Sangeetha*, 19, lives with her widowed father, sister and grandparents in a remote village in India’s Telangana state.
Sangeetha*, 19, lives with her widowed father, sister and grandparents in a remote village in India’s Telangana state. Her family lives on a meagre income from agriculture. Poverty, limited opportunities, and perceptions of protecting traditions and family honour – all continue to fuel the practice of child marriage among local communities. Many of Sangeetha’s friends are already married. She herself faced the spectre of child marriage a couple of years ago. That’s when she decided to take matters into her own hands.
It’s common in my community for girls to be married off by the time they are 16 or 17. Many girls I grew up within the village are already married and some even have become mothers.
They all tell me how difficult life is for them. From dropping out of education to facing challenges with husband and in-laws, and the burden of early motherhood – they deeply regret it. But they had no choice in their marriage. The decision was made for them.
It’s a tough life for girls here. Their dreams end when it’s time to pursue higher education. The nearest college is miles away in the town and the only way to get there is either on a bicycle or a combination of a long trek to reach the main road and then using an unreliable local bus service which often doesn’t turn up.
Parents don’t want to send their girls to college due to fear of harassment by boys and men during the daily commute. They are always anxious about protecting the family’s honour. Any rumour or even a sighting of a girl speaking to an unknown male can result in severe consequences – from the restriction of movement to being pulled out of education.
As if this is not bad enough, the girls who drop out of school and stay at home are under the constant watch of elders who fear they will fall in love with boys and elope, bringing dishonour to the family. Therefore, for parents, getting their daughters married off as soon as they can is the easiest option. It involves the least hassle. For girls, this means a dead end.
I never wanted to be in that position. That’s why when my father first mentioned marriage to me when I was about 15, I burst into tears. I cried for days in protest and he eventually backed off. I was allowed to continue my A levels, even though my grandparents were opposed to it.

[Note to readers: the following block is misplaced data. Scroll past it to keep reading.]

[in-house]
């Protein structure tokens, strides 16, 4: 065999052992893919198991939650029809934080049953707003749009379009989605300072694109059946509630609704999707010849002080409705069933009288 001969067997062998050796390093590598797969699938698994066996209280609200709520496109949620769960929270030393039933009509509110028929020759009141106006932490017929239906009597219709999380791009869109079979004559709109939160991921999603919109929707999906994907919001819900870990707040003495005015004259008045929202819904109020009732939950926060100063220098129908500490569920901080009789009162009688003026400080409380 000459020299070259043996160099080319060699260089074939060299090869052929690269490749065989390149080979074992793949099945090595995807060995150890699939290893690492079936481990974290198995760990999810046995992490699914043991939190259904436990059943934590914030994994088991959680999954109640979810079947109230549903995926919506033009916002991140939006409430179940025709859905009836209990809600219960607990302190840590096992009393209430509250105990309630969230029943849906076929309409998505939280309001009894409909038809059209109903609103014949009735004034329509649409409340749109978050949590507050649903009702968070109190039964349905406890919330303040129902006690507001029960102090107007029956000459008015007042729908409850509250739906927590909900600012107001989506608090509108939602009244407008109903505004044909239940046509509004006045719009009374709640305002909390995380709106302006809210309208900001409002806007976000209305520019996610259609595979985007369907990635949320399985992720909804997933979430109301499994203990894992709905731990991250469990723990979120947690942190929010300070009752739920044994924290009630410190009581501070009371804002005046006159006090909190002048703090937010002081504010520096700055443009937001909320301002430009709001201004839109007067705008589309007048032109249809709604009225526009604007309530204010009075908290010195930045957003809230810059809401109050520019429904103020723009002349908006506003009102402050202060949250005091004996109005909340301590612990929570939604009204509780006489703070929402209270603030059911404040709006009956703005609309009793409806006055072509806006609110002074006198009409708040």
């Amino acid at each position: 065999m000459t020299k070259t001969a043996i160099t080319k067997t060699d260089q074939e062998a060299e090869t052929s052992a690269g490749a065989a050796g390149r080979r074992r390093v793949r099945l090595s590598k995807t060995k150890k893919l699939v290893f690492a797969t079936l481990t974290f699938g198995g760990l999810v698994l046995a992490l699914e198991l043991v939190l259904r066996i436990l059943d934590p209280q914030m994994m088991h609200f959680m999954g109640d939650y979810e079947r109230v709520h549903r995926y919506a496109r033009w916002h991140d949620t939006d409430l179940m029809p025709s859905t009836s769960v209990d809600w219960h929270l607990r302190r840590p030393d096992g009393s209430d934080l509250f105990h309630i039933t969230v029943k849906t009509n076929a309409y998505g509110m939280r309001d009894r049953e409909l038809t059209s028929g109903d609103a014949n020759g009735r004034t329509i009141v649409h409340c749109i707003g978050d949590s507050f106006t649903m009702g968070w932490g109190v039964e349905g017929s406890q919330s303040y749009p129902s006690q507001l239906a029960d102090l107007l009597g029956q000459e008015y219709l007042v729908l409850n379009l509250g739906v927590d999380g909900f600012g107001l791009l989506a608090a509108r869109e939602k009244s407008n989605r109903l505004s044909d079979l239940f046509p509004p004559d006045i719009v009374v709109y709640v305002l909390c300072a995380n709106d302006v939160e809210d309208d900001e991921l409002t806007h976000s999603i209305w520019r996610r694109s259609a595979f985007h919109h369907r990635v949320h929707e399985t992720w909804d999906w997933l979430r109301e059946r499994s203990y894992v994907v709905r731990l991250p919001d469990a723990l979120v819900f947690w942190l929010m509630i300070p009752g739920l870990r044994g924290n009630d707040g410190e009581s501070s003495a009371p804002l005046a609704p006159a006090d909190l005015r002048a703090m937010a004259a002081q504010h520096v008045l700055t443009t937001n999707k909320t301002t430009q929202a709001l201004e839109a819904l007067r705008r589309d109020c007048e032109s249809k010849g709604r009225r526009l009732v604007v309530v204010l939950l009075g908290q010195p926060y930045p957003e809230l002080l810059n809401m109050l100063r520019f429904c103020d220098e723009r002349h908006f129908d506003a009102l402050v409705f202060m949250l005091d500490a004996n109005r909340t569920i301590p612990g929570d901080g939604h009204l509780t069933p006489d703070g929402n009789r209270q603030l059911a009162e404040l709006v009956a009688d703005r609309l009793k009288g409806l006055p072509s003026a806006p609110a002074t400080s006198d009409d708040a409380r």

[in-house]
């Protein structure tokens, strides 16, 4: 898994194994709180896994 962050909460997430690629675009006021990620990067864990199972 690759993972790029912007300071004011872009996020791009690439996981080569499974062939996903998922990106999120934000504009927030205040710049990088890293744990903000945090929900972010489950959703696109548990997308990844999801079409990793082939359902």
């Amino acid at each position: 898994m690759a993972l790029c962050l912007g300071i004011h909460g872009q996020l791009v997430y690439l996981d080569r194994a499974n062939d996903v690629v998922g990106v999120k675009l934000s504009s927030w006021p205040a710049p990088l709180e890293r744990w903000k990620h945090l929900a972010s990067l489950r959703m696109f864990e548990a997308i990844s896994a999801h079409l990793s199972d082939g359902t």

I subsequently got involved with Plan India’s Girls Advocacy Alliance (GAA) programme that promotes girls’ and young women’s leadership and equal opportunities for them. Ending child marriage in communities like mine is one of the main priorities of the programme.
I already knew from speaking to other girls how devastating child and early marriage can be. By becoming part of GAA, I gained much more knowledge about the true scale of its harmful impact – from consequences on girls’ health to their ability to have a career and be economically independent. I also gained confidence on how I can protect myself and stand up for my own rights.
So, when my father raised the issue of marriage again recently, I was far better prepared. Even though he was more adamant that before, I was able to explain to him how early marriage would damage my chances in life and that I wanted to become a nurse and have a career.
He faced intense pressure from my grandparents and other people in the community who warned that delaying my marriage would risk family honour and also create difficulties in finding a match for my 16-year-old sister in the future.
I wasn’t going to compromise my future for anything and told my father if he forced me, I would inform the local government official. And if that didn’t work, I would report him to the police.
This time there were no tears. I instead used my voice and confidence to defend my rights. I realised that change must start at home. I took the lead and stopped my own marriage.
At first, my father was surprised by my confidence and my conviction to go to any length to stop my early marriage. After initial reluctance, he came around the idea that it’s in my best interest to complete my science degree and have a career.
Girls in my community now look up to me and see me as a leader. They share their problems with me, and I advise them on how they can discuss issues with their parents and speak up for themselves.
I used to be a very shy girl prior to becoming part of GAA. Now, I am a totally transformed young woman. I regularly speak at my college events and also give awareness speeches on the issue of child and early marriage at village fairs and festivals.
I love dancing and now feel confident in myself to give public performances. I also regularly take part in dance competitions across the district.
Feels like my life has totally changed in the last year. I used to hear that there is nothing that girls can’t achieve. I now truly believe it.
*Name has been changed to protect identity